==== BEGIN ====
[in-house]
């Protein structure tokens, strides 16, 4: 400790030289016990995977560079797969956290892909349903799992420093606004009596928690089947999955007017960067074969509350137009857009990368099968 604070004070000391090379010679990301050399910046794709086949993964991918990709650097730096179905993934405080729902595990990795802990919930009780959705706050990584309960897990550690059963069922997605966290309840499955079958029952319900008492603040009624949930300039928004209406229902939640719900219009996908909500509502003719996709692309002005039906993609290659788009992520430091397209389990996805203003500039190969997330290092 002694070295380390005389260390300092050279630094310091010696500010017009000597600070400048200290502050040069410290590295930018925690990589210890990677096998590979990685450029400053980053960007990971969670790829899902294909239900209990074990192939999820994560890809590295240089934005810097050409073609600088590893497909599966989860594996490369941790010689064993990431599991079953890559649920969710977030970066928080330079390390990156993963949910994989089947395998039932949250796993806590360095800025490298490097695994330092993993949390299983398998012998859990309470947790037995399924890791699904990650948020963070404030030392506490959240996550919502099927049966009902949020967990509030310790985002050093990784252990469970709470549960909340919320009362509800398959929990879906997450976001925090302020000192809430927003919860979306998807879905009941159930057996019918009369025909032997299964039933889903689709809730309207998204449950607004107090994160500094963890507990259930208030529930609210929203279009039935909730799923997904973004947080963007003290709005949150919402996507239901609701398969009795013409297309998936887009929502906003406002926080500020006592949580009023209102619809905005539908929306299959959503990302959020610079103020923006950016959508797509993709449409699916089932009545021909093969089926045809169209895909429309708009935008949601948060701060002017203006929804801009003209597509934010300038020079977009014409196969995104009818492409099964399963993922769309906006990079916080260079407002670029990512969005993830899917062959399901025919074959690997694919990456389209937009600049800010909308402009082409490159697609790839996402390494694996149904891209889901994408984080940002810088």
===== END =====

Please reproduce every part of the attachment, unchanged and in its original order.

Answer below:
[in-house]
């Protein structure tokens, strides 16, 4: 400790030289016990995977560079797969956290892909349903799992420093606004009596928690089947999955007017960067074969509350137009857009990368099968 604070004070000391090379010679990301050399910046794709086949993964991918990709650097730096179905993934405080729902595990990795802990919930009780959705706050990584309960897990550690059963069922997605966290309840499955079958029952319900008492603040009624949930300039928004209406229902939640719900219009996908909500509502003719996709692309002005039906993609290659788009992520430091397209389990996805203003500039190969997330290092 002694070295380390005389260390300092050279630094310091010696500010017009000597600070400048200290502050040069410290590295930018925690990589210890990677096998590979990685450029400053980053960007990971969670790829899902294909239900209990074990192939999820994560890809590295240089934005810097050409073609600088590893497909599966989860594996490369941790010689064993990431599991079953890559649920969710977030970066928080330079390390990156993963949910994989089947395998039932949250796993806590360095800025490298490097695994330092993993949390299983398998012998859990309470947790037995399924890791699904990650948020963070404030030392506490959240996550919502099927049966009902949020967990509030310790985002050093990784252990469970709470549960909340919320009362509800398959929990879906997450976001925090302020000192809430927003919860979306998807879905009941159930057996019918009369025909032997299964039933889903689709809730309207998204449950607004107090994160500094963890507990259930208030529930609210929203279009039935909730799923997904973004947080963007003290709005949150919402996507239901609701398969009795013409297309998936887009929502906003406002926080500020006592949580009023209102619809905005539908929306299959959503990302959020610079103020923006950016959508797509993709449409699916089932009545021909093969089926045809169209895909429309708009935008949601948060701060002017203006929804801009003209597509934010300038020079977009014409196969995104009818492409099964399963993922769309906006990079916080260079407002670029990512969005993830899917062959399901025919074959690997694919990456389209937009600049800010909308402009082409490159697609790839996402390494694996149904891209889901994408984080940002810088």